The Water Board voted, 4-2, Tuesday to support a proposed sale of the city's water system to the Erie County Water Authority, an action hailed by supporters as a key step toward regional consolidation.
But after complaining that "enormous political pressure" is being used to fast-track the process, critics insisted issues remain.
Victoria J. Saxon, the board's chairwoman, pushed for approval of a memorandum of understanding that "establishes a framework" for a county takeover. But she conceded that matters still to be resolved include an "enforcement mechanism" to make sure the county honors its pledge to spend $15 million a year repairing the city's aging system.
"I'm not trivializing those concerns, but I think it's a question of weighing the pros and cons," said Saxon, who supports selling the system. "Ultimately, I see this is as a course that we should venture down."
Moments before the vote, County Executive Joel A. Giambra and Mayor Anthony M. Masiello, the two main advocates of the takeover, made rare appearances at the meeting.
"You guys did the right thing today," Giambra told officials. "This is a very important step."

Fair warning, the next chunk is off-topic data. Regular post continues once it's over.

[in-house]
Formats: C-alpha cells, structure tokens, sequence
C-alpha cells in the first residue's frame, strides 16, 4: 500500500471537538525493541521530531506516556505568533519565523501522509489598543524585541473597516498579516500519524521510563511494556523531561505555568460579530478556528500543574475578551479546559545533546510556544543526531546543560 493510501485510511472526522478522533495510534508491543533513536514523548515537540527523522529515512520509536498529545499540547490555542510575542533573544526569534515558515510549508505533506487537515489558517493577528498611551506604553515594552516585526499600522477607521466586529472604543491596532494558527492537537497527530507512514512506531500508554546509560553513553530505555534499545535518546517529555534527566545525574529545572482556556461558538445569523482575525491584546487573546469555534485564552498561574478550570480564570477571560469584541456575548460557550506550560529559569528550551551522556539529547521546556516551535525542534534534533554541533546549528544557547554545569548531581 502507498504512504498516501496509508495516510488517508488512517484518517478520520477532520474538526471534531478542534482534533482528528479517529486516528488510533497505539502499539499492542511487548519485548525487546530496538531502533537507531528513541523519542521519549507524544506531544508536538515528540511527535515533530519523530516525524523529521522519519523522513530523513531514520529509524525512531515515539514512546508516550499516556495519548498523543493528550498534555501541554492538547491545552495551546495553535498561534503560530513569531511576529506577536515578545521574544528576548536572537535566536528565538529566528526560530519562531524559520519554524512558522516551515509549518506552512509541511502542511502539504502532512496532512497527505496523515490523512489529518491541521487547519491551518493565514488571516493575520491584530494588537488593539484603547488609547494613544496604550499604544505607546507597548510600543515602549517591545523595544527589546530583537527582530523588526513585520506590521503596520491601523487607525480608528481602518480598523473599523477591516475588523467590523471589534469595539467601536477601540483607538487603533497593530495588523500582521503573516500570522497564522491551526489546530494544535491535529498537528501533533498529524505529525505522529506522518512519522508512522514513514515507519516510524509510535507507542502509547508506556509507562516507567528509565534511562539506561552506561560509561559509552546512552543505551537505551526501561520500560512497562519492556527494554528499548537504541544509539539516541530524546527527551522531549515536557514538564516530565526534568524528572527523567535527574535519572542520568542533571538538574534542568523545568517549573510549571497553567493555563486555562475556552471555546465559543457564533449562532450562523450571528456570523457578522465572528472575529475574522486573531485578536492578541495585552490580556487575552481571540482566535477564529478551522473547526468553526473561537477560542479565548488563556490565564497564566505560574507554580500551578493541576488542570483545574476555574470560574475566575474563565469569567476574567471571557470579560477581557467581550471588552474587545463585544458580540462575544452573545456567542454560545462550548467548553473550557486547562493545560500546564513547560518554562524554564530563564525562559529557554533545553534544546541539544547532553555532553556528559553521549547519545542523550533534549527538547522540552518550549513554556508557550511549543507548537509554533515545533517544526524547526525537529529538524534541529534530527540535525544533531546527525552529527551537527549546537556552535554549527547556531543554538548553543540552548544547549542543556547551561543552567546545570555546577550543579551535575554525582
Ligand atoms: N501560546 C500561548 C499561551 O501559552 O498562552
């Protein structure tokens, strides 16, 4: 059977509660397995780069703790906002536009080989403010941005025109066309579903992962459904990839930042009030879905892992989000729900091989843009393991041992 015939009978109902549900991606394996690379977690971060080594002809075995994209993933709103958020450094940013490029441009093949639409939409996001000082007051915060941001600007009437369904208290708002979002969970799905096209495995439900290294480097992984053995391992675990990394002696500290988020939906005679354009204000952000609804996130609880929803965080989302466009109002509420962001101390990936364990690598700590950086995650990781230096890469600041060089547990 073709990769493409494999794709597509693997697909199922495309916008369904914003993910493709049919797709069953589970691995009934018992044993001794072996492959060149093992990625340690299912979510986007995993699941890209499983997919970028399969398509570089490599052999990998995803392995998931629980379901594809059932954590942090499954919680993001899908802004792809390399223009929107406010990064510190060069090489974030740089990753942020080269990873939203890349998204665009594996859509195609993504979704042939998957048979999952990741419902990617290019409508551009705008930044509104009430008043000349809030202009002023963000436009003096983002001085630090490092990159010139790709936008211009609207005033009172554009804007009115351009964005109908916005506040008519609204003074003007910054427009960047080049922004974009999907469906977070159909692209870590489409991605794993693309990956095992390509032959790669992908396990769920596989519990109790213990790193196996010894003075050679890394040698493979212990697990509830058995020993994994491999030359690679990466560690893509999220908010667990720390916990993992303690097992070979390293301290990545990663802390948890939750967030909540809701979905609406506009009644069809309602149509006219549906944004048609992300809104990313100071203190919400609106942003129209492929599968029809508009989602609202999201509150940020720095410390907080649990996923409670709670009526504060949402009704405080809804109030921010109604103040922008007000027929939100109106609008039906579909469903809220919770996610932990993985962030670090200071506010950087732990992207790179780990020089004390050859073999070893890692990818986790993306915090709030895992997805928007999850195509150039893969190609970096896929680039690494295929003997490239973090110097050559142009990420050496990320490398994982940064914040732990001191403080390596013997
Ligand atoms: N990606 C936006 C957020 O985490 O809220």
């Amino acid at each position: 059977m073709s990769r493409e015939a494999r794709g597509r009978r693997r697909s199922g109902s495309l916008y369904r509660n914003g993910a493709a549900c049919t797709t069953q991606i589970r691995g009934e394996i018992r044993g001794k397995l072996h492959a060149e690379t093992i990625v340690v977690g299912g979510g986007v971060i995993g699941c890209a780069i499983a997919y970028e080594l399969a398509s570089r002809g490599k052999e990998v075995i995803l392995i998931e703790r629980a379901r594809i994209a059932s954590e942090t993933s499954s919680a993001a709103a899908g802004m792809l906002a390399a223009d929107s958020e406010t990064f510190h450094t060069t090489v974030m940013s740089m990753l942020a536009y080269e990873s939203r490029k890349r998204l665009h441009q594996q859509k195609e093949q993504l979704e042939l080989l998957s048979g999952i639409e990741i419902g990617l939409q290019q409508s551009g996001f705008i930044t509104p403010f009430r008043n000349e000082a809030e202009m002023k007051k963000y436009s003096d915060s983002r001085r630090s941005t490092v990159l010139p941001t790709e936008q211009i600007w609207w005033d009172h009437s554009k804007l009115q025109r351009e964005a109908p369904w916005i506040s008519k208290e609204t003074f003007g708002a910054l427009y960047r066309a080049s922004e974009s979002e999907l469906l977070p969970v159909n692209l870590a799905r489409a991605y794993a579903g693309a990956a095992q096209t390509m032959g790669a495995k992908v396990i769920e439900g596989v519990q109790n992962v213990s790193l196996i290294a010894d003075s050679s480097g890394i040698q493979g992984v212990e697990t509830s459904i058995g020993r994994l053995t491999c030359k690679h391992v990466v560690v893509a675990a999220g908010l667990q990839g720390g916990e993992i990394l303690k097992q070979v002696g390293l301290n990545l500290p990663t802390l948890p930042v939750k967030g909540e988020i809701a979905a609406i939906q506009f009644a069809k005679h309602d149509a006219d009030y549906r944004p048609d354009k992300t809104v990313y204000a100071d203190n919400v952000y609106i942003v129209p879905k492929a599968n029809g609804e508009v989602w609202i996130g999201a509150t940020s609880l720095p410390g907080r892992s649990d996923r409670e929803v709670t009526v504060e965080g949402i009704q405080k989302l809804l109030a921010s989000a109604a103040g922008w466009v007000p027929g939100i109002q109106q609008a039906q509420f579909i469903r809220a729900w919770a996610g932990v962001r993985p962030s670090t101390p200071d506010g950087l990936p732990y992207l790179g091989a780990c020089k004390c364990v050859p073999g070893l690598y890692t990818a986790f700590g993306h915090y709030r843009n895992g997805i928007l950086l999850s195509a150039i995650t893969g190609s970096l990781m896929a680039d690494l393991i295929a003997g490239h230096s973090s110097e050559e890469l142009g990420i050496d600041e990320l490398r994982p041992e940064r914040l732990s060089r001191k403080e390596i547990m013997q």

The Water Board also voted, 4-2, to ask the Common Council to schedule a referendum on the sale. Voters would have to approve the deal by February for the change to take effect next summer.
The county Water Authority is expected to approve the memorandum of understanding Thursday. But even then, the takeover is far from a done deal. The Council began its summer break Tuesday and is not expected to consider the plan until September.
County officials say they hope the Water Board's action will satisfy an Aug. 15 deadline to ensure that the deal remains on a priority list for state financing. The agreement also needs approval by the state and city unions.
Under the plan, the county Water Authority would pay Buffalo $31.5 million in six annual installments and relieve the city of $134.7 million in water debt.
City water rates are expected to increase regardless of who runs the system. But takeover supporters claim rates would increase 56.1 percent over the next decade under the status quo. With the county takeover, city water rates would increase by 34.4 percent over 10 years, according to a consultant's report.
In addition to Saxon, three Water Board member -- Warren K. Galloway, James B. Milroy and John R. Sole -- backed the sale. Charles E. McGriff and Patrick W. Wesp voted no. Both said they have yet to be convinced that the county takeover makes sense economically.